The fistula or graft should be assessed for patency by clinical examination. The access site should be clearly marked and staff warned about its location. (See "Physical examination of the arteriovenous graft", section on 'Thrombosed graft' and "Physical examination of the mature hemodialysis arteriovenous fistula", section on 'Thrombosed AV fistula'.)
Assessment of comorbidities — Patients on dialysis commonly have multisystem comorbidities that may impact anesthetic and surgical care.
Cardiovascular disease — Coronary artery disease and myocardial dysfunction are the most common morbidities in patients with end-stage kidney disease (ESKD), causing significant morbidity and mortality even among those not undergoing surgery . In some series, approximately 50 percent of patients on dialysis undergoing surgery have cardiovascular disease [7,12]. (See "Overview of screening and diagnosis of heart disease in patients on dialysis" and "Clinical manifestations and diagnosis of coronary artery disease in end-stage kidney disease (dialysis)".)
Preoperative evaluation and management of cardiac risk for patients on dialysis is similar to those for other patients undergoing noncardiac surgery, as discussed elsewhere. (See "Evaluation of cardiac risk prior to noncardiac surgery" and "Management of cardiac risk for noncardiac surgery".)
Aortic stenosis is common and often severe in patients with ESKD. Patients with limited exercise tolerance and a characteristic systolic ejection murmur should be evaluated for the severity of their aortic stenosis prior to undergoing any other anesthetic or surgery [13,14]. (See "Valvular heart disease in patients with end-stage kidney disease", section on 'Aortic stenosis'.)
Hypertension — Hypertension is common among patients on dialysis. Management of chronically administered oral antihypertensive agents is discussed below. (See "Hypertension in dialysis patients" and 'Medication management' below.)
If blood pressure (BP) is significantly elevated before surgery, initial management includes dialysis to remove fluid and optimize volume status since volume overload is likely to be the cause (see "Anesthesia for dialysis patients", section on 'Management of intravascular volume overload'). However, antihypertensive therapy may be necessary if BP remains significantly elevated after attaining optimal dry weight, or if dialysis cannot be performed in the immediate preoperative period (eg, need for emergency surgery). Typically, intravenous (IV) antihypertensive therapy is used, with selection of an agent such as enalaprilat, labetalol, hydralazine (administered with a beta blocker to minimize the effect of reflex sympathetic activation), diltiazem, and/or nitroglycerin. The choice of agent may be influenced by the patient's baseline vital signs (eg, hydralazine if bradycardia is present, or a beta blocker if tachycardia is present) as well as interactions with other drugs they are receiving. If the patient is monitored in an intensive care unit, IV nicardipine may be selected.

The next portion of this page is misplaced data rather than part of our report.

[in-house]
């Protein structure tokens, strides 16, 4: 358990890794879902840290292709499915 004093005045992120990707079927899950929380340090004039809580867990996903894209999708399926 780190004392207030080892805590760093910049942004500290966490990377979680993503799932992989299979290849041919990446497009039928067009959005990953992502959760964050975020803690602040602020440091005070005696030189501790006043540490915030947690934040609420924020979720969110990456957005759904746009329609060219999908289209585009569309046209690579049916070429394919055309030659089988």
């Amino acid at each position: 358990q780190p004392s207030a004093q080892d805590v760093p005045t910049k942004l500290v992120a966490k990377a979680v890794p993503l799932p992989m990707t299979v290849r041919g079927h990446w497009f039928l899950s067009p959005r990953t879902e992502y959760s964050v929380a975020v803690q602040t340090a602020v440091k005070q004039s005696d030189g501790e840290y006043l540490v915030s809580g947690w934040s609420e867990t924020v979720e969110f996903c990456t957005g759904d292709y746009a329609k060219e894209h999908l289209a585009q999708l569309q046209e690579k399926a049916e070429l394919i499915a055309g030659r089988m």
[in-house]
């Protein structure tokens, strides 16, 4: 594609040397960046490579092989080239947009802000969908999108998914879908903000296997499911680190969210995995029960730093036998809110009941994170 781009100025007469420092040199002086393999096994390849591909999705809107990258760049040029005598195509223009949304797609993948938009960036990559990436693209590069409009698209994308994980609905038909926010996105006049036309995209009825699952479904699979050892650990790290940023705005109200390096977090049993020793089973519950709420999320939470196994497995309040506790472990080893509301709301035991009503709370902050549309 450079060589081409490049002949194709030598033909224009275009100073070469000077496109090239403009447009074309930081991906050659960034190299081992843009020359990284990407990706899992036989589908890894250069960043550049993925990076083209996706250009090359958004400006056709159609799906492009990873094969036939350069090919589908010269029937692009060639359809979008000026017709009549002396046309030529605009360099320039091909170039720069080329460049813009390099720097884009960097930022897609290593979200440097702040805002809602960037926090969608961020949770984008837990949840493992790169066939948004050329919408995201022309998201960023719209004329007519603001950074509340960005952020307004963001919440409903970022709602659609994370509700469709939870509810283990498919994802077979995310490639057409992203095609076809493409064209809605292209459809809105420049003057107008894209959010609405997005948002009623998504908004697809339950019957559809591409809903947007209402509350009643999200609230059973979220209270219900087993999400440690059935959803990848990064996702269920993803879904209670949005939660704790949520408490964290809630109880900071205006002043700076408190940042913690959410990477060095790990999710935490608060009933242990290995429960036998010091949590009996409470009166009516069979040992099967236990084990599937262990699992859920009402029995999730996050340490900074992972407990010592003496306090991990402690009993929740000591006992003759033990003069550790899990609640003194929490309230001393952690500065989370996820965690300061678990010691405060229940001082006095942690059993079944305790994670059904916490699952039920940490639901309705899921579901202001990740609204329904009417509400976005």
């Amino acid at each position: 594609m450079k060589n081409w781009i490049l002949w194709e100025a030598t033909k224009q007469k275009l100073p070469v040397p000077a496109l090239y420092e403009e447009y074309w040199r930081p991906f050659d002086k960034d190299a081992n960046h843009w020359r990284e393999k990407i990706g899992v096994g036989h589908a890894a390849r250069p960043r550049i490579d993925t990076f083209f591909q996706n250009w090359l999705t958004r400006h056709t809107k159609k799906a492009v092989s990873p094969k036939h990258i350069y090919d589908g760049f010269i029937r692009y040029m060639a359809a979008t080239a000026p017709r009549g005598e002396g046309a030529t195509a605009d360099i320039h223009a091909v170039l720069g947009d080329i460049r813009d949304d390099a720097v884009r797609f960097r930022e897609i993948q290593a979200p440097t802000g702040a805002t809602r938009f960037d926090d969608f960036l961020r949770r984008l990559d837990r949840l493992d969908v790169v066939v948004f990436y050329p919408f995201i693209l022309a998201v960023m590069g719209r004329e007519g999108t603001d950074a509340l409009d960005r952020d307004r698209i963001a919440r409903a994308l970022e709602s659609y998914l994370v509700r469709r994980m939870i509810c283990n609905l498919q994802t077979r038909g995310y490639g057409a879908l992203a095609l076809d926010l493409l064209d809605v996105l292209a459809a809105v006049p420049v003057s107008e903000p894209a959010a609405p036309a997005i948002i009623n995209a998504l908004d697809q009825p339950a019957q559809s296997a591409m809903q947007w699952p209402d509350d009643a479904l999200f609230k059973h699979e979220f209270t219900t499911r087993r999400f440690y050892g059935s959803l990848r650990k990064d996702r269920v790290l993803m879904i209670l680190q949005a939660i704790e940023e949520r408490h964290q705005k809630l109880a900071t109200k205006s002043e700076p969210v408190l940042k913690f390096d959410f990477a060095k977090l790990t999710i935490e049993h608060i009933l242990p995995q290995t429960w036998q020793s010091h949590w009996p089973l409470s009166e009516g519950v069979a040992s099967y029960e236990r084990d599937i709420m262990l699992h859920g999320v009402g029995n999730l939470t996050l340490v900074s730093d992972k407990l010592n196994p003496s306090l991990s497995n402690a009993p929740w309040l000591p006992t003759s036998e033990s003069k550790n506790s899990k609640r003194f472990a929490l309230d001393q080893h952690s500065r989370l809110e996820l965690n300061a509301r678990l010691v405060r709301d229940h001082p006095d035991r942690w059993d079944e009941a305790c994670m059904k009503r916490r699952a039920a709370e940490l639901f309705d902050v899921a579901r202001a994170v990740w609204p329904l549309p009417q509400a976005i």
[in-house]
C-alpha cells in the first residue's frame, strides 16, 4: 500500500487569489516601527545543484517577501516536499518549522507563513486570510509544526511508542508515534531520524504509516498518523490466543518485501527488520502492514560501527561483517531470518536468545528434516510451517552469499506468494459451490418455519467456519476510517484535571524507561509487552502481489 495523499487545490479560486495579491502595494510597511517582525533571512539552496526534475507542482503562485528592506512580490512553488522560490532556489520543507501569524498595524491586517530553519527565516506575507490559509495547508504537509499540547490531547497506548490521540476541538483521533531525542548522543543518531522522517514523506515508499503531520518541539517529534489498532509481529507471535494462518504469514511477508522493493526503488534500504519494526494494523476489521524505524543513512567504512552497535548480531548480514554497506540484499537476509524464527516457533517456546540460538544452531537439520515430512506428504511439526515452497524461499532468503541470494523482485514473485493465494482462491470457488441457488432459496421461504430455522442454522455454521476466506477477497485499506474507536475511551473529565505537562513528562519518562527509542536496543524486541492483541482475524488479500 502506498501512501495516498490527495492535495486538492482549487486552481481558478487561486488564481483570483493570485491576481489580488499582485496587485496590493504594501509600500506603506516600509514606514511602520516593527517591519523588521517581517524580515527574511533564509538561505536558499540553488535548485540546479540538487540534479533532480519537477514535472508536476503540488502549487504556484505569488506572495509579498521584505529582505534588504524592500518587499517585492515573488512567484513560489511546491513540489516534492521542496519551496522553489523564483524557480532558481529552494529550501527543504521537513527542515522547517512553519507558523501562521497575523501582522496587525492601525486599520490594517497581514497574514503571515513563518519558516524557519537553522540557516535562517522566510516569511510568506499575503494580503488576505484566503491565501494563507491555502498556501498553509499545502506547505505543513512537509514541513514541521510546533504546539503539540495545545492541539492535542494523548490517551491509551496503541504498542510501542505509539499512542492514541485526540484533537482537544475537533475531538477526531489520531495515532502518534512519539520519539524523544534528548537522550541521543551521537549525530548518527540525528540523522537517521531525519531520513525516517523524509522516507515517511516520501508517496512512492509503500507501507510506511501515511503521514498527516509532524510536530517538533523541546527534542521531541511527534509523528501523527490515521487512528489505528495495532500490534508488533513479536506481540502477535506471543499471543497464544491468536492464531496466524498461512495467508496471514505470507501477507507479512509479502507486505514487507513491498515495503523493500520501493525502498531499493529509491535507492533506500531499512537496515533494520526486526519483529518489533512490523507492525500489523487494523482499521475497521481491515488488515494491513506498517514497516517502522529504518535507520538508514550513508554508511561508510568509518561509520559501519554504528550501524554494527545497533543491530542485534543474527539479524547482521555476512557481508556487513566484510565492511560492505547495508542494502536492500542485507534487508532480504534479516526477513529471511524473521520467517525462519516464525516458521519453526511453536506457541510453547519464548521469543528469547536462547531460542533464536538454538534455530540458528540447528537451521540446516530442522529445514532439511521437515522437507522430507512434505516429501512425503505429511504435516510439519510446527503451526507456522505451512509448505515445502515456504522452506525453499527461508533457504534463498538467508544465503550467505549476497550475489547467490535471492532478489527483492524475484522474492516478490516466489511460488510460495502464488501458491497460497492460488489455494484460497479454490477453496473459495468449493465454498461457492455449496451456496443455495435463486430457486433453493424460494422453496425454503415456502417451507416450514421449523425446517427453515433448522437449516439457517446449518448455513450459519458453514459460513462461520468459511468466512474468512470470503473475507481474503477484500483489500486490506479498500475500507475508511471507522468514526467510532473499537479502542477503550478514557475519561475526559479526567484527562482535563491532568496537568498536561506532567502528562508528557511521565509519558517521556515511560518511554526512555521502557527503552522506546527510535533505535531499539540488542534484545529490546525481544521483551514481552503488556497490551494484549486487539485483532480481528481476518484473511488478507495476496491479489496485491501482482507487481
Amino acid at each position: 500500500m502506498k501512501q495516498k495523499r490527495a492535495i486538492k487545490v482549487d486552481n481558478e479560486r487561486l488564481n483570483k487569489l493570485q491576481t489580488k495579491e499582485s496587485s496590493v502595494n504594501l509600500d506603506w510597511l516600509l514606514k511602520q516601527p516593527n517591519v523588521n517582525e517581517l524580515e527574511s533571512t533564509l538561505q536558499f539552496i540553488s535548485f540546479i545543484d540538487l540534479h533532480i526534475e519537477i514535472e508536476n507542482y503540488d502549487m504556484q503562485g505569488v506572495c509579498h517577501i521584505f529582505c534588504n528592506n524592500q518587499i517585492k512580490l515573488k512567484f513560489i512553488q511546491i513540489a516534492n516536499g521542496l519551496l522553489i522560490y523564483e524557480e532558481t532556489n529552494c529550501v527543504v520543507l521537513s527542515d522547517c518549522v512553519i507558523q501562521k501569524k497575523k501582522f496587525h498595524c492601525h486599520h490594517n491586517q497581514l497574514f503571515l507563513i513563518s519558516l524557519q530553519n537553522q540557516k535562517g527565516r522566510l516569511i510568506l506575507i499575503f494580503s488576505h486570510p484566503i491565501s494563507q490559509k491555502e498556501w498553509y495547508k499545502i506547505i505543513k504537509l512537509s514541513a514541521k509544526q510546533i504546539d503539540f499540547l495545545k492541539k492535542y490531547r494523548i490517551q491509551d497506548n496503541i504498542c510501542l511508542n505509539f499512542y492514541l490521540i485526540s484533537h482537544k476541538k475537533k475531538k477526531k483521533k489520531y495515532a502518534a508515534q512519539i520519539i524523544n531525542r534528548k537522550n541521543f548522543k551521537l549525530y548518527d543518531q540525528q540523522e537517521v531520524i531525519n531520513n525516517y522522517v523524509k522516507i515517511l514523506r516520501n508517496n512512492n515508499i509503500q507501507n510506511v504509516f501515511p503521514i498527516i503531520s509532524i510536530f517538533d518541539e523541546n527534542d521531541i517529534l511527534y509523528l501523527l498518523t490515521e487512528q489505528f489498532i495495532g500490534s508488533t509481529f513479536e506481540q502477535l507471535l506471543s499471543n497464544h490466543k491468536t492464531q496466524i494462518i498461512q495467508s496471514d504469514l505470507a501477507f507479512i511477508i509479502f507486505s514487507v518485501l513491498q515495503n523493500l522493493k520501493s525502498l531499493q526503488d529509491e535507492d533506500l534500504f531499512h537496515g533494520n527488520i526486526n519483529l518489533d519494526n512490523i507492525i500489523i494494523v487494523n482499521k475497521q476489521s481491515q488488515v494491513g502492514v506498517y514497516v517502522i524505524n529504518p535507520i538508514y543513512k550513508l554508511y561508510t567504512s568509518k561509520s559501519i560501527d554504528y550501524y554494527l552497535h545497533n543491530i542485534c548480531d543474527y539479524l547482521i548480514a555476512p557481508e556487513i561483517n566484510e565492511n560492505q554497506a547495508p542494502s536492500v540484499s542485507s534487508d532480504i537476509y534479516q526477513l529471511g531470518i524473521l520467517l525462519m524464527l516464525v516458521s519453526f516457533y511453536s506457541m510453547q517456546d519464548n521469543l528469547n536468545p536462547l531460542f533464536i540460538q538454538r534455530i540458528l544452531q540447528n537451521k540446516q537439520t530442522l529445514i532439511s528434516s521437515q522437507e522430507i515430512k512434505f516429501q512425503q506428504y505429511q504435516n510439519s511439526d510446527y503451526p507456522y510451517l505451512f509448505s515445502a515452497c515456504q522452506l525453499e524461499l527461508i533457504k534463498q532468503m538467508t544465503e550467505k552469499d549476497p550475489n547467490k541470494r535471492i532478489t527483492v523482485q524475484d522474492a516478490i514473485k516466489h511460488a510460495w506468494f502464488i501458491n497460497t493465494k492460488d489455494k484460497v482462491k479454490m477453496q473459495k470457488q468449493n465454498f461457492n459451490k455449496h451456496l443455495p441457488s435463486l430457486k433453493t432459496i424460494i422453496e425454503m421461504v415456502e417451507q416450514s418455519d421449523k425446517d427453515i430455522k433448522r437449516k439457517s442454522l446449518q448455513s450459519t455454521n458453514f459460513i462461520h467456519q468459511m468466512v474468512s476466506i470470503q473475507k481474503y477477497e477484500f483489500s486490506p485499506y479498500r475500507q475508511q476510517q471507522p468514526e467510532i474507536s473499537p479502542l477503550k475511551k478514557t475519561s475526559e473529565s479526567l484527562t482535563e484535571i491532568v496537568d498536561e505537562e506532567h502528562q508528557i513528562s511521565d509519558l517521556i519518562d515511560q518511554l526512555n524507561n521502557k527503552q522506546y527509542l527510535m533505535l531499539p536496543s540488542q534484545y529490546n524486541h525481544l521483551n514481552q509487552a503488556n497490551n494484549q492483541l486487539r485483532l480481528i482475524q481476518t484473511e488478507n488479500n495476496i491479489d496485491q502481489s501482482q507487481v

Clevidipine is selected to treat malignant hypertension in some centers. Notably, transdermal rather than IV administration of clevidipine results in slower attainment of adequate blood levels and may not achieve immediate control of BP. However, this route is useful when BP control is less urgent or in the postoperative period.
During the intraoperative period, only short-acting agents are used to control BP due to the potential for rapid blood loss or other fluid shifts and development of hypotension (table 1).
Diabetes — Many patients on dialysis have diabetes. In those without diabetes, glucose intolerance is a feature of uremia that may result in hyperglycemia, particularly in the perioperative period. Administration of glucose-containing solutions such as parenteral hyperalimentation will exacerbate hyperglycemia in these patients. General considerations in the perioperative care of patients with diabetes are discussed separately. (See "Perioperative management of blood glucose in adults with diabetes mellitus".)